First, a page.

The eighth inning of the Twins’ 2-1 victory over Boston was tense. “It got a little dicey there,” is how manager Paul Molitor put it. But somehow the Twins emerged with their one-run lead intact. Here are three notable things about that critical inning:
— Blaine Boyer retired the first two Red Sox hitters easily on ground outs, but Dustin Pedroia’s ground ball up the middle got through the infield for a hit. Then Boyer threw a wild pitch to move the tying run to second, and he ended up walking Mookie Betts. That brought Pablo Sandoval to the plate, Molitor to the mound, and closer Glen Perkins into the game to try to earn his third four-out save of the season.
One weird problem: The Twins didn’t know whether Sandoval, a switch-hitting third baseman, would hit right- or left-handed. He was hit by a pitch on his left knee a week ago, and it’s still sore. Sandoval batted left-handed against lefty Angels reliever Cesar Ramos over the weekend, and sure enough, he got in the left-handed batters box against Perkins.
“Pablo hitting left-on-left — we don’t have any charts” to help him align the defense, Molitor said. “Where do you play? We went with straight up.”
— Sandoval took a strike, then swung at a slider, hitting it up the middle. That’s when Brian Dozier made a play that may have saved the game. Dozier hustled perhaps eight steps to his left and slid on the grass, knocking the ball down before it could reach the outfield. It was too late to retire a runner, but it saved a run, because Pedroia would surely have scored had the ball gotten through.
“Luckily he didn’t hit as crisply as he would have liked,” Molitor said. “It gave Dozier an opportunity to slide over there and keep it in the infield. Instinctively, [Dozier] checked Pedroia going around third, and wisely didn’t throw because he didn’t round far enough.”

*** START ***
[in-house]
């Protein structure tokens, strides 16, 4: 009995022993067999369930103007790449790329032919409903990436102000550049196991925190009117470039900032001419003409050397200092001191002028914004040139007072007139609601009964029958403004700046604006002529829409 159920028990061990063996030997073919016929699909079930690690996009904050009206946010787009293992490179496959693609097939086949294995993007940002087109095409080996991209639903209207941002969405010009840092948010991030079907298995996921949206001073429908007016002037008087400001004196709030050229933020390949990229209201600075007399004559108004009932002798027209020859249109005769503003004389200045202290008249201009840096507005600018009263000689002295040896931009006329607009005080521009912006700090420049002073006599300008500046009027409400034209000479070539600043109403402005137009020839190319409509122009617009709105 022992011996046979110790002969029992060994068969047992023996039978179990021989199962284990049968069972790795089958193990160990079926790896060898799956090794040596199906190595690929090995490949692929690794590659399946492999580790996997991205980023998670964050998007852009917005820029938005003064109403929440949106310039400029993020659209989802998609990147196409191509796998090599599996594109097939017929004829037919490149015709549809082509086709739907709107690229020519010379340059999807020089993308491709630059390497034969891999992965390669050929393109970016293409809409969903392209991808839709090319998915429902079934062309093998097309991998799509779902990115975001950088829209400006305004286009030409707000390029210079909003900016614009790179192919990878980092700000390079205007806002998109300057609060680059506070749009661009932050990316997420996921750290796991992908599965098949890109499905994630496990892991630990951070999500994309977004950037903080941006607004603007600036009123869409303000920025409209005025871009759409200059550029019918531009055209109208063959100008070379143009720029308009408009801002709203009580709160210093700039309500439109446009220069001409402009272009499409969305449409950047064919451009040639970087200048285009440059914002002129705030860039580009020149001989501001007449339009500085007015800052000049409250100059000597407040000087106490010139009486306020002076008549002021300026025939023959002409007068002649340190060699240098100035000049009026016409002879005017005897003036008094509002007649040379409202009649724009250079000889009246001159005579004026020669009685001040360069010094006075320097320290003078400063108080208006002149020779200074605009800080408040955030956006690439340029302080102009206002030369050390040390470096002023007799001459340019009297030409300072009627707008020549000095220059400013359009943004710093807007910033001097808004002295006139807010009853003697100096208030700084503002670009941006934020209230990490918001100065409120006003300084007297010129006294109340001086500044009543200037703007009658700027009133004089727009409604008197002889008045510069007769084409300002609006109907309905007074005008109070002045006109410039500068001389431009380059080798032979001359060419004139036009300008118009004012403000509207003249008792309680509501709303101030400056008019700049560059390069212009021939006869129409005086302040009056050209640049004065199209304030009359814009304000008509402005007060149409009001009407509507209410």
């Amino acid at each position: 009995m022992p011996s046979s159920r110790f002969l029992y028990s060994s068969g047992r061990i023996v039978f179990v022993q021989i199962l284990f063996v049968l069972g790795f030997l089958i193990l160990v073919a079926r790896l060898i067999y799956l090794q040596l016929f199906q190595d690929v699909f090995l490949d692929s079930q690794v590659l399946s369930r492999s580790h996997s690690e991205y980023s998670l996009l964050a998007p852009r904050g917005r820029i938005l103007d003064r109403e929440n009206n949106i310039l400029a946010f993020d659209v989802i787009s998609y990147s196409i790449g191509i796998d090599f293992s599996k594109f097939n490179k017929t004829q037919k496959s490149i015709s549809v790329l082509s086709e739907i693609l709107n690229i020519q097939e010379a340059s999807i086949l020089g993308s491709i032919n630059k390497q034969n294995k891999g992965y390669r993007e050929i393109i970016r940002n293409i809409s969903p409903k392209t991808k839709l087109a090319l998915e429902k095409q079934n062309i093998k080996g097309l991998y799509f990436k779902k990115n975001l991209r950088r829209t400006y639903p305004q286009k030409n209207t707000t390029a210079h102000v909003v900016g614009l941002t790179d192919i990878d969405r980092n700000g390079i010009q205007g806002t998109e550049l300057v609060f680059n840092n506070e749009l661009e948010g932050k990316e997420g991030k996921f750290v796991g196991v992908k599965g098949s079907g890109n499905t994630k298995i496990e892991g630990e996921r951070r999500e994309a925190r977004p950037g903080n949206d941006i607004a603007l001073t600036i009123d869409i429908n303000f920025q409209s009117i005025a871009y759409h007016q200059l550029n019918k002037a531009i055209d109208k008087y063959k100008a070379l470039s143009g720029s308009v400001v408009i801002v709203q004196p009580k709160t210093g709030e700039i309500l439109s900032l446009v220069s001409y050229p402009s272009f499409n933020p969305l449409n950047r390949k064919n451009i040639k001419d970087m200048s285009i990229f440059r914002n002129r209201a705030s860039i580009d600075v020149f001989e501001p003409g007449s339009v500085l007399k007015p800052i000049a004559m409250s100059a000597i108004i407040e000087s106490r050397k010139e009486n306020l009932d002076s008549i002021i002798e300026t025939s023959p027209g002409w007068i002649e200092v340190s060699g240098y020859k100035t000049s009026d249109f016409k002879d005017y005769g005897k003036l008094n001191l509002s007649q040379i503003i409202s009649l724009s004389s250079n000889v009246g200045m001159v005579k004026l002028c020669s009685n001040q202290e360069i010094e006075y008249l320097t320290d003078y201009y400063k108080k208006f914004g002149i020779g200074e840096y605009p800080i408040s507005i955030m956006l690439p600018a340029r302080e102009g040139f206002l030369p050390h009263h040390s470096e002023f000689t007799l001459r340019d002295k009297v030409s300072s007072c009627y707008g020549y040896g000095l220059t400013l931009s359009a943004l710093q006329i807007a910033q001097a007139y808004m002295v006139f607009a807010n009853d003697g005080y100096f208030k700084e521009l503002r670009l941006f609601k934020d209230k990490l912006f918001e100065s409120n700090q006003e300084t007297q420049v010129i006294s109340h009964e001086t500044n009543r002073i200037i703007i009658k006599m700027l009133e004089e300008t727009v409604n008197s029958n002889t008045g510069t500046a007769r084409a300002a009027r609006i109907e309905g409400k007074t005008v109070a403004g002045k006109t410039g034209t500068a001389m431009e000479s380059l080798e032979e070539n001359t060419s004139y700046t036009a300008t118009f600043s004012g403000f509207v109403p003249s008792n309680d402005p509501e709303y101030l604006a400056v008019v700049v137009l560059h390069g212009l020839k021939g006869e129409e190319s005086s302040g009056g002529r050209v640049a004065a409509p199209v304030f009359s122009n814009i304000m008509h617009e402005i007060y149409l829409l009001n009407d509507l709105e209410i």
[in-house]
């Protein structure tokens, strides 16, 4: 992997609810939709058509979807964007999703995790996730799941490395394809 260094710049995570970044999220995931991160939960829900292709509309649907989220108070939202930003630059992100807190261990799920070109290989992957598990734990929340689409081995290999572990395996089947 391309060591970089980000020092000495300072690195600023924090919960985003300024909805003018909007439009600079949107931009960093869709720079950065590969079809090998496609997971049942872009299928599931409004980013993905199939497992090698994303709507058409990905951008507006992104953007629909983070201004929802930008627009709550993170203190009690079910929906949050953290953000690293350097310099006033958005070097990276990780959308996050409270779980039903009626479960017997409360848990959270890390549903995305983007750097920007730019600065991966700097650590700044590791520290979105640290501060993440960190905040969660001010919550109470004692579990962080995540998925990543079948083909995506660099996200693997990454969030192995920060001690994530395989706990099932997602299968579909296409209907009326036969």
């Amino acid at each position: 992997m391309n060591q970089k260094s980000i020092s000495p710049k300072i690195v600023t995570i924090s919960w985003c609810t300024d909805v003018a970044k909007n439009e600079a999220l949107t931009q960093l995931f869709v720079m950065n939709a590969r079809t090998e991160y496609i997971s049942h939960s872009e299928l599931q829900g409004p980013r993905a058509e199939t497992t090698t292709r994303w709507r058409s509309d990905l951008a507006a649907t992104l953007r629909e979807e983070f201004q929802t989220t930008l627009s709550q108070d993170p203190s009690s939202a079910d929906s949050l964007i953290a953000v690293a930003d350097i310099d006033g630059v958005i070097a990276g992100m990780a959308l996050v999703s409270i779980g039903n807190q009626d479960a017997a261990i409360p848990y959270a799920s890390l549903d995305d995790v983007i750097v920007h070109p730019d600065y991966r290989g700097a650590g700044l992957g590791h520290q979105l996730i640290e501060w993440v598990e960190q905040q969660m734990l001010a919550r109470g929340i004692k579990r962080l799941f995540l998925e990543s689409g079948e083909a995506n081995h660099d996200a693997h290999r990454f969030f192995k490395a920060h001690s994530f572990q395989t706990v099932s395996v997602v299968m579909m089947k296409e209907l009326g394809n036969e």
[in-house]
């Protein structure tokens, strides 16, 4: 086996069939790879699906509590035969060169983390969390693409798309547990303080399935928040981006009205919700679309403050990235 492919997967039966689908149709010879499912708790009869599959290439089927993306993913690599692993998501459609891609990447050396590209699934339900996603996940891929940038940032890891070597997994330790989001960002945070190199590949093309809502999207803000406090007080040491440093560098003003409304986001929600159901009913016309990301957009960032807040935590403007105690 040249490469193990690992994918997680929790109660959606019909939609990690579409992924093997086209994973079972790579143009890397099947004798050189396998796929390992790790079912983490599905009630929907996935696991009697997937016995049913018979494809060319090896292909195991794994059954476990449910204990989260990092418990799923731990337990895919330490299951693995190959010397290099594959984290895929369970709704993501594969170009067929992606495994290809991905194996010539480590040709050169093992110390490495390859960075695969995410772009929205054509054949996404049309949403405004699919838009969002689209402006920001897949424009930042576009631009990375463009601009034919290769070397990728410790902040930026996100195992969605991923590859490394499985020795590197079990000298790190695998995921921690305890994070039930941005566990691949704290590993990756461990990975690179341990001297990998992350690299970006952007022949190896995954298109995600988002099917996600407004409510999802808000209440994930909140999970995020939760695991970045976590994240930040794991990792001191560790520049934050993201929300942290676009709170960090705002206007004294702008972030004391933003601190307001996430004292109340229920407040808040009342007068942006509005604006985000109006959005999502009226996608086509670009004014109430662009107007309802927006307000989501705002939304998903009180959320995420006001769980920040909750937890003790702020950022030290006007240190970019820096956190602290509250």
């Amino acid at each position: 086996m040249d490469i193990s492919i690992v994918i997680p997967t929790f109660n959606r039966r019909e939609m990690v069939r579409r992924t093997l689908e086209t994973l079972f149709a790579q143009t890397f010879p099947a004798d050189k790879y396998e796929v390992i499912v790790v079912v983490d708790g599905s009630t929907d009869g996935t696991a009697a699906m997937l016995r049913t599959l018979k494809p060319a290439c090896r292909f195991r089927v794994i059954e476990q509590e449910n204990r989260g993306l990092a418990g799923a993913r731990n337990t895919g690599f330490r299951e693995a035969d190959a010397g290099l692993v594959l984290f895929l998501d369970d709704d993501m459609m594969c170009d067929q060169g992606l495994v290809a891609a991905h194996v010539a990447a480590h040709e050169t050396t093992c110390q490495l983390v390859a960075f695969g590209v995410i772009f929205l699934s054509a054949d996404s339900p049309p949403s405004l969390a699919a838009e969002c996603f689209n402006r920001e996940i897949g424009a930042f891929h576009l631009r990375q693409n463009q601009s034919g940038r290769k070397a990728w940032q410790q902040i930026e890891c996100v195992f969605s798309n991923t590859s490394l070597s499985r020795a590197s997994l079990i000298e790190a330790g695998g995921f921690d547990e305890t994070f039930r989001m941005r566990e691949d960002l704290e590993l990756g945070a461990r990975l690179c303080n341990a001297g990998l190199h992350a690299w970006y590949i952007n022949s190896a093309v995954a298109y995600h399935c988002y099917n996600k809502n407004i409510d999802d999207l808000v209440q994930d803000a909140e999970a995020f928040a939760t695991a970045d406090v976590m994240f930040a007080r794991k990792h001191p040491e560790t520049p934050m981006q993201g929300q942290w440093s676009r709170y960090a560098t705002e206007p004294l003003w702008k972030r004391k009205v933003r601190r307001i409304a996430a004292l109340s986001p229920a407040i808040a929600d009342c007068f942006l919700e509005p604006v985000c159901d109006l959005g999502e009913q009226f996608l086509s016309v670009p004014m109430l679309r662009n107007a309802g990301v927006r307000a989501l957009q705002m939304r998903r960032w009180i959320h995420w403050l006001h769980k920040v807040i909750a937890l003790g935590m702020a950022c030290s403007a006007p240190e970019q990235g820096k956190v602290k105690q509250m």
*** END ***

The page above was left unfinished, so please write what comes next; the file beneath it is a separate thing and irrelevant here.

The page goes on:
— With the bases loaded, Perkins had to face cleanup hitter Hanley Ramirez, a dangerous right-handed hitter — he’s a career .306 hitter against left-handed pitching — without his slider, for fear of bouncing a pitch past catcher Kurt Suzuki. Perkins stuck to fastballs, but threw one in the dirt anyway. Suzuki somehow smothered it, another play that may have saved the Twins’ victory.
“He’s as good as you could ask for as far as keeping the ball in front,” Molitor said of his All-Star catcher. “When you’ve got the tying run 90 feet away there, that’s a huge situation. And he’s prepared, he knows what’s coming. It’s just [a matter of] staying with the game. It gets tough after you’ve caught 150 pitches. He got the job done in that situation which was very big for us.”
It was, because Ramirez finally swung at a 2-1 fastball, and sailed it to deep right field, where Eddie Rosario caught it in front of the warning track.
Inning over. Lead preserved. It was tense, but the Twins got through it.